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Second Workshop on Real, Large Distributed Systems—Preliminary Abstract

Pp. 37–41 of the Proceedings

The Julia Content Distribution Network

Danny Bickson, The Hebrew University of Jerusalem; Dahlia Malkhi, Microsoft Research Silicon Valley and The Hebrew University of Jerusalem


Peer-to-peer content distribution networks are currently being used widely, drawing upon a large fraction of the Internet bandwidth. Unfortunately, these applications are not designed to be network-friendly. They optimize download time by using all available bandwidth. As a result, long haul bottleneck links are becoming congested and the load on the network is not well balanced.

In this paper, we introduce the Julia content distribution network. The innovation of Julia is in its reduction of the overall communication cost, which in turn improves network load balance and reduces the usage of long haul links. Compared with the state-of-the-art BitTorrent content distribution network, we find that while Julia achieves slightly slower average finishing times relative to BitTorrent, Julia nevertheless reduces the total communication cost in the network by approximately 33%. Furthermore, the Julia protocol achieves a better load balancing of the network resources, especially over trans-Atlantic links.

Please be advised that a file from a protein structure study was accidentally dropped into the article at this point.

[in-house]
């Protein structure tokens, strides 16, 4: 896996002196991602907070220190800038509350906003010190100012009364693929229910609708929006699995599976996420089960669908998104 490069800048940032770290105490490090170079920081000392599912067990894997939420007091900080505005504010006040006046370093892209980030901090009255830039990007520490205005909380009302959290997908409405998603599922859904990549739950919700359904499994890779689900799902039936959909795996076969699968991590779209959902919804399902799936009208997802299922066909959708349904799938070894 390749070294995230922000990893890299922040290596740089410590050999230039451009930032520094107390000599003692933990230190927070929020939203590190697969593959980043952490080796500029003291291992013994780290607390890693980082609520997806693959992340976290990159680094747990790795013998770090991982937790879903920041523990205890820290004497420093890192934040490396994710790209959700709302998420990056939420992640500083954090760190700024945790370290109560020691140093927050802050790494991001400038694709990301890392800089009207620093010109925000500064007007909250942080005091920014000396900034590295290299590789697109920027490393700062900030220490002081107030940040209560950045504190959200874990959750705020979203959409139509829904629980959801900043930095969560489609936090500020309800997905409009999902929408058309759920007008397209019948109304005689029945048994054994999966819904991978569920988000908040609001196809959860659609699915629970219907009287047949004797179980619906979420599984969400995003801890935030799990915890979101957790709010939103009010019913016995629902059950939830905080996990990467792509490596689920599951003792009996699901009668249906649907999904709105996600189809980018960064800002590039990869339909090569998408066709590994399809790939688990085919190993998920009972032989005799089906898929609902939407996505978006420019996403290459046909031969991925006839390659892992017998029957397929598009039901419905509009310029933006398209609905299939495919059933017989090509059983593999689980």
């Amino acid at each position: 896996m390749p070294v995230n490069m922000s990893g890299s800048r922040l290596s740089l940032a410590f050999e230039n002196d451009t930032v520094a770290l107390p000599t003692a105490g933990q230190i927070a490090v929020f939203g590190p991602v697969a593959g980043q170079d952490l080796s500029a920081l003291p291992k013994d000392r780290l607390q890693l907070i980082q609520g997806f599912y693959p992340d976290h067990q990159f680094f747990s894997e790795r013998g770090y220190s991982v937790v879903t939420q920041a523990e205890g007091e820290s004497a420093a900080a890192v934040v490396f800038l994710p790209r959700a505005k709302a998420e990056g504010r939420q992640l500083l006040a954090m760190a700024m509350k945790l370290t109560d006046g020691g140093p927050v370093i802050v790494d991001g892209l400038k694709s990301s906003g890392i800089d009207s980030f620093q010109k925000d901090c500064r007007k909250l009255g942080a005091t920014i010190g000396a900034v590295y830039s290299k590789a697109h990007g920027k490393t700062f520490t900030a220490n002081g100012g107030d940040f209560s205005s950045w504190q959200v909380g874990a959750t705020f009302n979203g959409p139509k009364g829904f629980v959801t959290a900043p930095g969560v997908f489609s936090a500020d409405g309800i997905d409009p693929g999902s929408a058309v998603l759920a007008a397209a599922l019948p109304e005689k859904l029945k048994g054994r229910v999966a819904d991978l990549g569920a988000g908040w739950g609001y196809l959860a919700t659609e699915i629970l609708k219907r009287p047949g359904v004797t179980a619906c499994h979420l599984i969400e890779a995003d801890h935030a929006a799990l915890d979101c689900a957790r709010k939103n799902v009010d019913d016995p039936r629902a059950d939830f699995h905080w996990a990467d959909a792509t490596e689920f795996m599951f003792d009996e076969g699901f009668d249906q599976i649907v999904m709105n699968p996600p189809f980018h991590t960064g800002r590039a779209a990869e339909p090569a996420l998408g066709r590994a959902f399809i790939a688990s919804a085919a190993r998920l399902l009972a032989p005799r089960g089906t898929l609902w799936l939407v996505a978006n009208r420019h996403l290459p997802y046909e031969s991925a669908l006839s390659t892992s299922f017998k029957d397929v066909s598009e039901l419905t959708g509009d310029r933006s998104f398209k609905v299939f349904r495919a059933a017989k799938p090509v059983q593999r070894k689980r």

We evaluated the Julia protocol using real WAN deployment and by extensive simulation. The WAN experimentation was carried over the PlanetLab wide area testbed using over 250 machines. Simulations were performed using the the GT-ITM topology generator with 1200 nodes. A surprisingly good match was exhibited between the two evaluation methods (itself an interesting result), an encouraging indication of the ability of our simulation to predict scaling behavior.

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